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Old 16th Apr 2019, 05:43
  #31 (permalink)  
MAINJAFAD
 
Join Date: Nov 2007
Location: Hertfordshire
Age: 52
Posts: 760
I think a lot of peoples opinions can ignore the reality. The concept that the enemy could always up his game to meet the difficulties in shooting down better bombers and defeating countermeasures was regularly spouted by the knuckle-draggers that infected various levels of Allied technical intelligence in WW2. Reginald Victor Jones CH, CB, CBE, FRS, FRSE, LLD pointed out many of the gross errors in scientific tactics that were made, including the criminally delayed introduction of Window tactics on the pathetic assertion, by some, that the Germans would develop countermeasures and also use Window against the Allies and lose the effectiveness, which they did, but with very limited effect! But that false assertion cost thousands of Allied aircrew lives in the months of the Bombing offensive when Window was withheld. Likewise, to assert that the Germans had no need to counter the Mosquito bombing contribution is crass. The use of Nitrous-Oxide powerboosting illustrates the difficulties that the enemy faced in engaging fast and high flying bombers. The Mosquito itself, in nightfighter form used Nitrous oxide power boosting for the same purpose, to increase the speed advantage of the interceptor . The simple fact is, that Airborne Interception becomes exponentially more difficult as the speed advantage of the interceptor is reduced. For every single mph that the Allied bombers could increase their speed, ANY interceptor faces a lower chance of a successful intercept and it increases the time/distance taken for intercepts of otherwise similar geometry to occur, makes no difference if the nightfighter is an Me262, the faster bomber is less likely to be intercepted than a slower bomber. Rolling, your last sentence is also incorrect. OAP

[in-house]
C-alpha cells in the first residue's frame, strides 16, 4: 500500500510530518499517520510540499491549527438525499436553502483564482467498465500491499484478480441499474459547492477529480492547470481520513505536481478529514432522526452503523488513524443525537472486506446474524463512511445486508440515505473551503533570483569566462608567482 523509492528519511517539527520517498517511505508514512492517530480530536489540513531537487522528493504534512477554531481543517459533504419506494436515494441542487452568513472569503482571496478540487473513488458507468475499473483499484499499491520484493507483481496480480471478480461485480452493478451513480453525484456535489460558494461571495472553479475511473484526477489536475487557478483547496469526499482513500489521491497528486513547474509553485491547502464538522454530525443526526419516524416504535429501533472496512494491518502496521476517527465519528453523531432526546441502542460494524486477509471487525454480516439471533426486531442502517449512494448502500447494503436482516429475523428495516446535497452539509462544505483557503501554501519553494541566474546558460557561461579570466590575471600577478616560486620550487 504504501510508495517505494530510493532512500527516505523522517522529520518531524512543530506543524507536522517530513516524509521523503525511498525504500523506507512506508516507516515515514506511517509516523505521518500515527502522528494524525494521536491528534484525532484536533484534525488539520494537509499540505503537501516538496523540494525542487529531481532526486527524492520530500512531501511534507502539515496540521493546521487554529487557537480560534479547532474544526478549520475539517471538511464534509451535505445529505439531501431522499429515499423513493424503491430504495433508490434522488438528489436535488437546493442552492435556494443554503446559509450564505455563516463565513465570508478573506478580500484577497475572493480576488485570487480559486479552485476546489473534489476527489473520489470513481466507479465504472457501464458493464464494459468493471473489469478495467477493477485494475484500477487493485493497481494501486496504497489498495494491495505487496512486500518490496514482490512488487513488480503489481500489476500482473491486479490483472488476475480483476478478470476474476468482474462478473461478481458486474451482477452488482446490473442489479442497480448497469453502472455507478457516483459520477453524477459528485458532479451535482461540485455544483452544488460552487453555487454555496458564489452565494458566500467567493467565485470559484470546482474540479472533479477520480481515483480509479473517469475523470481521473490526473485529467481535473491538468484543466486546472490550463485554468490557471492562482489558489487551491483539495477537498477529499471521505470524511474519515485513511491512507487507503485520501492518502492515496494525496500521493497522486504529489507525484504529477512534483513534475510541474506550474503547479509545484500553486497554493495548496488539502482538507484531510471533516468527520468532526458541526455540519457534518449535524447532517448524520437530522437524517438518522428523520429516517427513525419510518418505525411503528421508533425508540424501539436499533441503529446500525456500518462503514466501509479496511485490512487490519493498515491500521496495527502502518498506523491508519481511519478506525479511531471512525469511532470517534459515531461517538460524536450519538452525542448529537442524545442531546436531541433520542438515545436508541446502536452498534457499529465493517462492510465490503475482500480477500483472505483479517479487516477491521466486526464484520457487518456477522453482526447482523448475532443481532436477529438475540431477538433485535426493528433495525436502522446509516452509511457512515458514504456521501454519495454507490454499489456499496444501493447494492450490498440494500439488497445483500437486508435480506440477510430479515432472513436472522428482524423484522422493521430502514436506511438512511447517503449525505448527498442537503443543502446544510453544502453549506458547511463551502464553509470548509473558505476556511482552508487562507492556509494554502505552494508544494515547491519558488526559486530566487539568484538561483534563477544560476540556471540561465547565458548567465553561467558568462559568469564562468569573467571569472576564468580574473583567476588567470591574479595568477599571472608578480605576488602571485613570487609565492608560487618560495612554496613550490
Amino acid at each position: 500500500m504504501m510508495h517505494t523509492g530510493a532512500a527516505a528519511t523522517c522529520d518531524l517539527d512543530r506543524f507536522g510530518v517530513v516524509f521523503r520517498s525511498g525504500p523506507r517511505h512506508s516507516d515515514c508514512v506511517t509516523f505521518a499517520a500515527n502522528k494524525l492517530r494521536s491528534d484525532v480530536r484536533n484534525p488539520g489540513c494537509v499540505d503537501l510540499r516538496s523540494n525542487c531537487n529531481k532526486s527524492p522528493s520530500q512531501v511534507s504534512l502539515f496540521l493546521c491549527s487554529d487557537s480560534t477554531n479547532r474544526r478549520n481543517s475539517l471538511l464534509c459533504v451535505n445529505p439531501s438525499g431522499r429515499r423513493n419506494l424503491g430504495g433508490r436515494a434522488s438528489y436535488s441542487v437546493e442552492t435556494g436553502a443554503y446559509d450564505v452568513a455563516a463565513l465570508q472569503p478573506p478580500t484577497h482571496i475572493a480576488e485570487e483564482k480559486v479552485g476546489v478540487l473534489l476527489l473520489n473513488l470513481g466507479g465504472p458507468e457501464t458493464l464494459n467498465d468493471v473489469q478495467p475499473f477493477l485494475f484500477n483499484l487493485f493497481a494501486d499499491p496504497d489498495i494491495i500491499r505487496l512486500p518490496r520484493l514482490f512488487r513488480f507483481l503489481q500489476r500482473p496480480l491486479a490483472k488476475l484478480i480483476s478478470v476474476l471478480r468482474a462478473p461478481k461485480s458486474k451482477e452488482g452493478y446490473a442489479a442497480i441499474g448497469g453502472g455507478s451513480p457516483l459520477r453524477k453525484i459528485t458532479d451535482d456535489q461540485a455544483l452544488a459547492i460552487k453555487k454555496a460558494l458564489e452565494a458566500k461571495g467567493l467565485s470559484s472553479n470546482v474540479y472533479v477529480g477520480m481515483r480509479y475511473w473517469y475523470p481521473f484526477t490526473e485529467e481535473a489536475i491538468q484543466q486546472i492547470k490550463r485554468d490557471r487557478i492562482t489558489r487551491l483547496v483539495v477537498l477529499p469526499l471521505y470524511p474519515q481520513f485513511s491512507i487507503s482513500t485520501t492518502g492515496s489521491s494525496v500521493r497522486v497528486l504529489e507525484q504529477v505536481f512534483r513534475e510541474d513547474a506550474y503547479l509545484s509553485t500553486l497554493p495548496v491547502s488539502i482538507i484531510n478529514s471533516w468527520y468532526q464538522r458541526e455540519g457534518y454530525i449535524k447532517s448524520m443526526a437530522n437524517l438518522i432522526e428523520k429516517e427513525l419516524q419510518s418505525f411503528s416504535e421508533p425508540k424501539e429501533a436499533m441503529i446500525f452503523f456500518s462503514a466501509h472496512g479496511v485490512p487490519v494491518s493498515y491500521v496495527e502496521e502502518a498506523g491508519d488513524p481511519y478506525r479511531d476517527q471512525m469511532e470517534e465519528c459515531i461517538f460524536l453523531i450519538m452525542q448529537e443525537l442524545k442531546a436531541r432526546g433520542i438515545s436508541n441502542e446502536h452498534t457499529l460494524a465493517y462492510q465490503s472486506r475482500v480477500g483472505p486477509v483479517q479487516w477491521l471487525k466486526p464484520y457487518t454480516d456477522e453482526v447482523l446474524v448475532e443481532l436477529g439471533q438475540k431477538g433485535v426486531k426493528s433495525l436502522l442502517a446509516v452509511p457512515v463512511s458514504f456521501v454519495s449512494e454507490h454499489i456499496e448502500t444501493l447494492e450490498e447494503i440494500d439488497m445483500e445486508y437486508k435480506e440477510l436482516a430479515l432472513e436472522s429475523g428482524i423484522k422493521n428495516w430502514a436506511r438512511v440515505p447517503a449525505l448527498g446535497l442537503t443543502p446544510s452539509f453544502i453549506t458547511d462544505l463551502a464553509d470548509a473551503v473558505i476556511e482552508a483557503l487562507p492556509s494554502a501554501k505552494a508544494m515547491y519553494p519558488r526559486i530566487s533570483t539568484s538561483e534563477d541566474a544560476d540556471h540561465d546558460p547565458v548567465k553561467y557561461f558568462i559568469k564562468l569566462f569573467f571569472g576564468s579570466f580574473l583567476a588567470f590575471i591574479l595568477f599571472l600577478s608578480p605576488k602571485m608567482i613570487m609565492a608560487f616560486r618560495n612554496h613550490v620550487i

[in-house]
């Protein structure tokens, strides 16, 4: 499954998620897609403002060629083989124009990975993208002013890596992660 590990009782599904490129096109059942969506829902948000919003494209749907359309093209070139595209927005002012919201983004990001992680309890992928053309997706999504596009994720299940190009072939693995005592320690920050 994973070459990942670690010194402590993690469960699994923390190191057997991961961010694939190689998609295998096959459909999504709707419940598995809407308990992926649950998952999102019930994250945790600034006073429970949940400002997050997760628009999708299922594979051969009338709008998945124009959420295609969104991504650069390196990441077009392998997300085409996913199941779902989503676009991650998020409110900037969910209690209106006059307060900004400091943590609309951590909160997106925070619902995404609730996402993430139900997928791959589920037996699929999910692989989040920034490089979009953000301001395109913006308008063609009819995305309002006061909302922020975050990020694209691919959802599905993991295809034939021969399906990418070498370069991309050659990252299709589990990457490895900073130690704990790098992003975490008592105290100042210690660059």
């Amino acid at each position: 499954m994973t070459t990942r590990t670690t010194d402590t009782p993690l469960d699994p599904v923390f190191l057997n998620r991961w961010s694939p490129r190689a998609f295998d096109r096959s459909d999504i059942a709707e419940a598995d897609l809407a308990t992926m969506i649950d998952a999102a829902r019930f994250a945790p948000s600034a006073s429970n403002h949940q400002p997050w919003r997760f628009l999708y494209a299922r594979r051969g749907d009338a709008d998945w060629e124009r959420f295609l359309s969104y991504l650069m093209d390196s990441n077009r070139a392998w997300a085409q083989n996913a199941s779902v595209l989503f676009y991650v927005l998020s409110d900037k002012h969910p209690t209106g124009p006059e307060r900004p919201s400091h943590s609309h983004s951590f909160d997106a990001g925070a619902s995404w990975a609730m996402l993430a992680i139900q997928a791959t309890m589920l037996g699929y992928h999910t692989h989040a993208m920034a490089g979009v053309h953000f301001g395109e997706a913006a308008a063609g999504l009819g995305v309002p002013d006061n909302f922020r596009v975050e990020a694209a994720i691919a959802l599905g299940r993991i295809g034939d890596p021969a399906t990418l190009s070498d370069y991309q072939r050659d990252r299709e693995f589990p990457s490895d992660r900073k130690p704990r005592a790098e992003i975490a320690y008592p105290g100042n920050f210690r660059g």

The problem with this comment OAP is that the Germans were quite capable of rapidly changing how they dealt with countermeasures, which is exactly what they did after window was employed in 1943. Fighter Command had done trials with window in 1942 and it totally disrupted the effectiveness of A.I. Mk VII and Mk VIII (The 2 centimetric A.I. Radars under development and early production) plus everything that worked on 1.5 metres wavelength. It wasn't until A.I. Mk X (SCR 720) was trialled in early 1943 and found to be able to deal with the effects of Window that the decision to allow the use of Window over Hamburg in the July was made (around about the time that the first production A.I. Mk X's were going to be introduced into service). However the introduction of the radar was delayed and the equipment didn't actually become operational until January 1944. This however was just in time to allow Fighter Command to give the Luftwaffe a bit of a shoeing during the Baby Blitz, in which the Luftwaffe made heavy use of Duppel (as they called Window) and that did play havoc with the 1.5 metre band G.C.I. radars just as Fighter Command had feared. However there were enough centimetric G.C.I stations then available, along with the A.I. Mk X equipped Mossies and AAA batteries equipped with centimetric gun laying radars to literally decimated the German bomber force every time they launched an attack. What did the German's learn from Hamburg?? Well for starters it showed that the Himmelbett system was extremely wasteful in resources and there were better ways to get the night fighters into the Bomber Stream, like use the bombers own radar transmissions with homing systems like Flensburg (which worked against the Monica system extremely well) and Naxos (which was designed to track H2S, but wasn't so actuate), plus they rapidly build a radar using a lower frequency that was immune to the effects of Window designed to effect the earlier German Lichtenstein A.I. set which became the Lichtenstein SN2. None of those German countermeasures were exposed until a Ju-88 fitted with those systems landed at Woodbridge by mistake in July 1944. Yep Schräge Musik was most definitely a killer and the really strange thing is that the RAF had actually trailed such a weapon system in 1940 on a Havoc and the Defiant night fighters used almost such an attack method as a standard tactic.
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